The Art of Language Arts

“Language arts” as a subject and formal class name, in middle school especially, is familiar to most of us. It’s the class that’s equivalent to “English” and “Humanities,” and its name may change form depending on where you live and go to school, along with your grade level. It’s the class where we read, write, and occasionally give presentations in front of everyone. It’s where we might be introduced to classics like To Kill a Mockingbird or Fahrenheit 451.

Often, though, we don’t consider what the course name and content truly entail: expression of the English language and of self. How we communicate with those around us and the outside world–from lengthy formal written essays to casual conversation at a social gathering–is us expressing, hopefully, our best self through language. And language expression is absolutely an art–one that can be developed and refined. It includes both writing and speaking, which is why most language arts classes include a speech or class presentation unit (though this generally accounts for a fraction of the curriculum, as most of us aren’t big fans of public speaking). Essays, emails, love letters, short stories, novels, speeches, texts…they’re all vessels for human to human communication. The words we choose and the order we arrange them, sentence length, and overall organization of our written mission come together to express our literal selves through the English language.

Then there’s art within the art. Punctuation is an invaluable tool in adding style, cadence, and overall readability to your writing. A well-punctuated piece of writing flows, almost lyrically, from line to line, effectively taking the reader from beginning to end. You’re actually lessening the burden on the reader, and a solid command of punctuation marks beyond periods, commas, and question marks will improve your writing (and grades!) dramatically.  We also punctuate our speaking by way of voice inflection (tone and pitch changes) and body language. Observe some of the great political and social orators of history: Barack Obama, Ronald Reagan, Martin Luther King, Jr., or Margaret Thatcher, along with contemporary motivational speakers, the vast likes of whom include Oprah Winfrey, Robert Kiyosaki, Will Smith, and Steve Jobs.  And my personal fictional favorite, Rocky Balboa. Look them up. Note how they communicate and inspire. How they pause, make eye contact, emphasize.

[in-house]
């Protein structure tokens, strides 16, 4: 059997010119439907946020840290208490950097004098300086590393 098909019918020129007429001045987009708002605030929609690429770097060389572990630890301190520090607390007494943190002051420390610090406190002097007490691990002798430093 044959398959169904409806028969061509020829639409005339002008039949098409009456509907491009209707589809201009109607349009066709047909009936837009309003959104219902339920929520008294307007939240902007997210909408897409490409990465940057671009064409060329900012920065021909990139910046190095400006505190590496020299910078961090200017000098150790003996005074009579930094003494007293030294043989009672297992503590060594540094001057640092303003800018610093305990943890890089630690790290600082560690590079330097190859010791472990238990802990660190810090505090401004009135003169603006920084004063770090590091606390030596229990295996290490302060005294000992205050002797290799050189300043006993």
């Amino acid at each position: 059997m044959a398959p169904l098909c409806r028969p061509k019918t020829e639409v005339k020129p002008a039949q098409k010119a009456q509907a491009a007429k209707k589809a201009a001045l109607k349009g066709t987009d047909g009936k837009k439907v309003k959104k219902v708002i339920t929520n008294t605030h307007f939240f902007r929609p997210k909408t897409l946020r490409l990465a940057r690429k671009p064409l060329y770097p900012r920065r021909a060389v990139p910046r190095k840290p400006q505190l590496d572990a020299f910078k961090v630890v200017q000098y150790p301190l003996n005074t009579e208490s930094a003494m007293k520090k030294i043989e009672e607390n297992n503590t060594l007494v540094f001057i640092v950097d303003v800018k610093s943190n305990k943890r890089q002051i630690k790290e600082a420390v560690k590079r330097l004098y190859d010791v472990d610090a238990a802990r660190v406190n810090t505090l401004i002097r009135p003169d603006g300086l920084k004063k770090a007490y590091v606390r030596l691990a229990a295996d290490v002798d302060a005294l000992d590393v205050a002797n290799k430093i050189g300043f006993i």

The “language arts” designation once irked me. I wanted it named something more specific and academic, like “English Composition,” or just “English,” even in the earlier grades. But, I’ve long since warmed up to the naming convention because the expression of the English language, in both written and spoken form, most certainly is an art, and its refinement will carry us through a lifetime of skillful, robust communication with the world around us. 

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